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1

SteadXp works like you describe, although it is still a product in development. Also, it uses its own accelerometers, rather than using your cell phone's. Presumably, this is simpler than relying on the myriad protocols of various cell phone manufacturers.


1

This doesn't work, at least not exclusively (more on that after some background). With stabilization, there are two main ways to do it. You can either stabilize during shooting by keeping the camera steady or after by taking unstable video, counteracting some of the motion and adjusting the image to account for other types of motion. When you stabilize ...


3

The biggest problem you are facing is that a DSLR typically records to the H.264 codec. That codec tries to minimize the file size and the only way to achieve that is to throw out negligible information. Sadly human eyes are not sensitive to black parts of video, so dark areas are highly compressed. That means you will have a really hard time brightening ...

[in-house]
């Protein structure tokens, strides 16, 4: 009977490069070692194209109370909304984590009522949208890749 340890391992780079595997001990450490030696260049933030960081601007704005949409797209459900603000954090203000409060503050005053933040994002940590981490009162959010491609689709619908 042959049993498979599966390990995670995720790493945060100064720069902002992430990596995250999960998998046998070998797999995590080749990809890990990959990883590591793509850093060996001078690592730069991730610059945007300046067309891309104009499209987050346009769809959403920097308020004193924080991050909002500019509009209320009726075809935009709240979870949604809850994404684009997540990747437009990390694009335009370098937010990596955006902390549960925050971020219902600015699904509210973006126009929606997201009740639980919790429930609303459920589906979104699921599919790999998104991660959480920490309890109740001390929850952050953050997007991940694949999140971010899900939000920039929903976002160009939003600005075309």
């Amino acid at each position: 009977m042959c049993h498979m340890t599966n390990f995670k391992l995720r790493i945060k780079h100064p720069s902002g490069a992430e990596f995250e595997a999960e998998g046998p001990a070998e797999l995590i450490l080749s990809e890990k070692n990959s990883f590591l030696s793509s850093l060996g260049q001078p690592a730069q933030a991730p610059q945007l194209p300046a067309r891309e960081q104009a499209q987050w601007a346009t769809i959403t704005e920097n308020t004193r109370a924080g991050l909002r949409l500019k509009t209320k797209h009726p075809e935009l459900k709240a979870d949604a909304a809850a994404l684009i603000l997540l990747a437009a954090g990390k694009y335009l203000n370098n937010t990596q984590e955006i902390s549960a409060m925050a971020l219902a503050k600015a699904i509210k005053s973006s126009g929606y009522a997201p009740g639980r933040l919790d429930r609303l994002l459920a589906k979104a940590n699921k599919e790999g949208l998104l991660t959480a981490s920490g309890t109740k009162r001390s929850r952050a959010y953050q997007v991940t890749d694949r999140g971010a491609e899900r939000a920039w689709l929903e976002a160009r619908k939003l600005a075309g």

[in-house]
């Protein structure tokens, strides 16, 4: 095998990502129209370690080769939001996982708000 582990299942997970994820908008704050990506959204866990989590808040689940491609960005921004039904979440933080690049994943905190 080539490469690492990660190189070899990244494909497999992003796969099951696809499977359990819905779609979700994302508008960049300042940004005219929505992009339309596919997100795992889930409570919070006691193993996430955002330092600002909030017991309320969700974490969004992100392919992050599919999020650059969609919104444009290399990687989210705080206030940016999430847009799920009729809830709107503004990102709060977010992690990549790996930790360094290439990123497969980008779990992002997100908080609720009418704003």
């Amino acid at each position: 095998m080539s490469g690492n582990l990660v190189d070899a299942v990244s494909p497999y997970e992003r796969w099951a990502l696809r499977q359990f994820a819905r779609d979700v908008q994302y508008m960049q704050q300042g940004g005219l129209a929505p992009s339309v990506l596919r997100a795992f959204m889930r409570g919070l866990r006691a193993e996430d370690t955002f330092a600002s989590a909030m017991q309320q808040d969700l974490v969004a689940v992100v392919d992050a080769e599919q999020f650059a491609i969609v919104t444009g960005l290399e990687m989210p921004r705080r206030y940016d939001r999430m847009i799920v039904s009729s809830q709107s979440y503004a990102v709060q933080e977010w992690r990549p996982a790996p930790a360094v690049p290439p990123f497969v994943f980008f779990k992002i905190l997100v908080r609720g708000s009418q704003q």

1

You are almost certainly up a creek with no paddle. Since video is less than 8 bit color, what you see when you watch it is what is there. If there was some small amount of detail but it was just really dark, then you could alter the white point and get something minimally usable out of the darkest part of the image. This can be done with any decent ...


1

You could use the 30 days trial version of Premiere Pro (most editing programs will be able to perform the following options). The best way to make the video viewable depends on how badly the video is underexposed. If some areas are literally pitchblack, there is nothing you can do about it. First, try to use the brightness and contrast effect and raise ...



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